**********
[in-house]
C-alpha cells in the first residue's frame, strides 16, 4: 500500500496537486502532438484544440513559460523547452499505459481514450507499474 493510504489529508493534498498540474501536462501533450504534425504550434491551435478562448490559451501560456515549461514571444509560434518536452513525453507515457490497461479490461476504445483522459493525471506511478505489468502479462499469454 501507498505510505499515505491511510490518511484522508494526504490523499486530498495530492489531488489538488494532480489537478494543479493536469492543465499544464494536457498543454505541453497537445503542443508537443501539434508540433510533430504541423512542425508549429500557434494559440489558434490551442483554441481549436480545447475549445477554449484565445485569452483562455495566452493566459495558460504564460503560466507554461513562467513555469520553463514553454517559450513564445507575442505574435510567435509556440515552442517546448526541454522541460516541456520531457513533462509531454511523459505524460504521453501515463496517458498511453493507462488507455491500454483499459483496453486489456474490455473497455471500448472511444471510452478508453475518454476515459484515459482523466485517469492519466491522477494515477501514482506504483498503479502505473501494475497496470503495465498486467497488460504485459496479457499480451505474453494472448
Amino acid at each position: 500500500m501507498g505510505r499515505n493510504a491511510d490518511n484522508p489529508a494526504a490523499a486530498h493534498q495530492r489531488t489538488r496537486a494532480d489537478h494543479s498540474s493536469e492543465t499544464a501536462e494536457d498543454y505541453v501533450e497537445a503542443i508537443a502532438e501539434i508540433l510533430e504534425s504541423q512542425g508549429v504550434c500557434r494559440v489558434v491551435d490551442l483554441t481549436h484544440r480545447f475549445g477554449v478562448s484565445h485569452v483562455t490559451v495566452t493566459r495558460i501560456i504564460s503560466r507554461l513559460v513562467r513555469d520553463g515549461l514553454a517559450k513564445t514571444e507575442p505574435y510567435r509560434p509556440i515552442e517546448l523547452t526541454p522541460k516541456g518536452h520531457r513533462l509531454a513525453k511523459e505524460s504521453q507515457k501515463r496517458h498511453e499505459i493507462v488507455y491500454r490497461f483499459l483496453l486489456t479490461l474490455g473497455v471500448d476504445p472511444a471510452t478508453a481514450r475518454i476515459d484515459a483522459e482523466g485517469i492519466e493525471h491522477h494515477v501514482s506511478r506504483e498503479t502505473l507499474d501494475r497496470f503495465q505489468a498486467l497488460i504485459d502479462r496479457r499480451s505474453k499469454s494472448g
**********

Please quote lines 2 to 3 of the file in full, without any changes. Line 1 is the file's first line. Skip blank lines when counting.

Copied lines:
C-alpha cells in the first residue's frame, strides 16, 4: 500500500496537486502532438484544440513559460523547452499505459481514450507499474 493510504489529508493534498498540474501536462501533450504534425504550434491551435478562448490559451501560456515549461514571444509560434518536452513525453507515457490497461479490461476504445483522459493525471506511478505489468502479462499469454 501507498505510505499515505491511510490518511484522508494526504490523499486530498495530492489531488489538488494532480489537478494543479493536469492543465499544464494536457498543454505541453497537445503542443508537443501539434508540433510533430504541423512542425508549429500557434494559440489558434490551442483554441481549436480545447475549445477554449484565445485569452483562455495566452493566459495558460504564460503560466507554461513562467513555469520553463514553454517559450513564445507575442505574435510567435509556440515552442517546448526541454522541460516541456520531457513533462509531454511523459505524460504521453501515463496517458498511453493507462488507455491500454483499459483496453486489456474490455473497455471500448472511444471510452478508453475518454476515459484515459482523466485517469492519466491522477494515477501514482506504483498503479502505473501494475497496470503495465498486467497488460504485459496479457499480451505474453494472448
Amino acid at each position: 500500500m501507498g505510505r499515505n493510504a491511510d490518511n484522508p489529508a494526504a490523499a486530498h493534498q495530492r489531488t489538488r496537486a494532480d489537478h494543479s498540474s493536469e492543465t499544464a501536462e494536457d498543454y505541453v501533450e497537445a503542443i508537443a502532438e501539434i508540433l510533430e504534425s504541423q512542425g508549429v504550434c500557434r494559440v489558434v491551435d490551442l483554441t481549436h484544440r480545447f475549445g477554449v478562448s484565445h485569452v483562455t490559451v495566452t493566459r495558460i501560456i504564460s503560466r507554461l513559460v513562467r513555469d520553463g515549461l514553454a517559450k513564445t514571444e507575442p505574435y510567435r509560434p509556440i515552442e517546448l523547452t526541454p522541460k516541456g518536452h520531457r513533462l509531454a513525453k511523459e505524460s504521453q507515457k501515463r496517458h498511453e499505459i493507462v488507455y491500454r490497461f483499459l483496453l486489456t479490461l474490455g473497455v471500448d476504445p472511444a471510452t478508453a481514450r475518454i476515459d484515459a483522459e482523466g485517469i492519466e493525471h491522477h494515477v501514482s506511478r506504483e498503479t502505473l507499474d501494475r497496470f503495465q505489468a498486467l497488460i504485459d502479462r496479457r499480451s505474453k499469454s494472448g